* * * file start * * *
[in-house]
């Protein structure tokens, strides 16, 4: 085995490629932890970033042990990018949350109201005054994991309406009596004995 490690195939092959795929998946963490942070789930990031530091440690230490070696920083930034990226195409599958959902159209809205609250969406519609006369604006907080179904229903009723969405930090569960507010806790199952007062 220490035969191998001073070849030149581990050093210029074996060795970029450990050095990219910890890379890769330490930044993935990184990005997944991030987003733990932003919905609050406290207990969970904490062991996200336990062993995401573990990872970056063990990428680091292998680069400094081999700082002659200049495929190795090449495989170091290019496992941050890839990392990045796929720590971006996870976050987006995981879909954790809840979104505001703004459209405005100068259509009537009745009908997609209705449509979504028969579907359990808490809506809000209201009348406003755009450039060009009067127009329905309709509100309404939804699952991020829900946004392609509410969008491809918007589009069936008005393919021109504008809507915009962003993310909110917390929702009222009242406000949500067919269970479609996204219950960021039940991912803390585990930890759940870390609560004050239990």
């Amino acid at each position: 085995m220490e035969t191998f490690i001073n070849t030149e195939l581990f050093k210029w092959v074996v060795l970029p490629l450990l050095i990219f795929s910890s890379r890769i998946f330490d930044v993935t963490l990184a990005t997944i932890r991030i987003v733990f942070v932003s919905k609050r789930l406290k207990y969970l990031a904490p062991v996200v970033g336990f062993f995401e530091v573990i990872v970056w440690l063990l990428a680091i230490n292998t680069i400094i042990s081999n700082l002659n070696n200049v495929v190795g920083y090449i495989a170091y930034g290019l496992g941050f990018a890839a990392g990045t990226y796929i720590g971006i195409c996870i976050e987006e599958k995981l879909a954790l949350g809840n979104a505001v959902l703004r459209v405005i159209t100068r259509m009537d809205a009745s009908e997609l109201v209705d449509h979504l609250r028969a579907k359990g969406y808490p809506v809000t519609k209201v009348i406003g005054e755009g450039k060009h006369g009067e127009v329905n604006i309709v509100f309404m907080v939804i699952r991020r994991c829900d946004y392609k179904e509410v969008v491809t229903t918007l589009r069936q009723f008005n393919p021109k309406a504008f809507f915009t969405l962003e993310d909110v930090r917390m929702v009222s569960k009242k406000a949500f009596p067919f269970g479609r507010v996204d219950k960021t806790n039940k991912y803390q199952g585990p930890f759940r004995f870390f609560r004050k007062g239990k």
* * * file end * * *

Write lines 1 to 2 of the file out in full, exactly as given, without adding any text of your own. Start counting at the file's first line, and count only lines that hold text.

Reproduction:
[in-house]
């Protein structure tokens, strides 16, 4: 085995490629932890970033042990990018949350109201005054994991309406009596004995 490690195939092959795929998946963490942070789930990031530091440690230490070696920083930034990226195409599958959902159209809205609250969406519609006369604006907080179904229903009723969405930090569960507010806790199952007062 220490035969191998001073070849030149581990050093210029074996060795970029450990050095990219910890890379890769330490930044993935990184990005997944991030987003733990932003919905609050406290207990969970904490062991996200336990062993995401573990990872970056063990990428680091292998680069400094081999700082002659200049495929190795090449495989170091290019496992941050890839990392990045796929720590971006996870976050987006995981879909954790809840979104505001703004459209405005100068259509009537009745009908997609209705449509979504028969579907359990808490809506809000209201009348406003755009450039060009009067127009329905309709509100309404939804699952991020829900946004392609509410969008491809918007589009069936008005393919021109504008809507915009962003993310909110917390929702009222009242406000949500067919269970479609996204219950960021039940991912803390585990930890759940870390609560004050239990």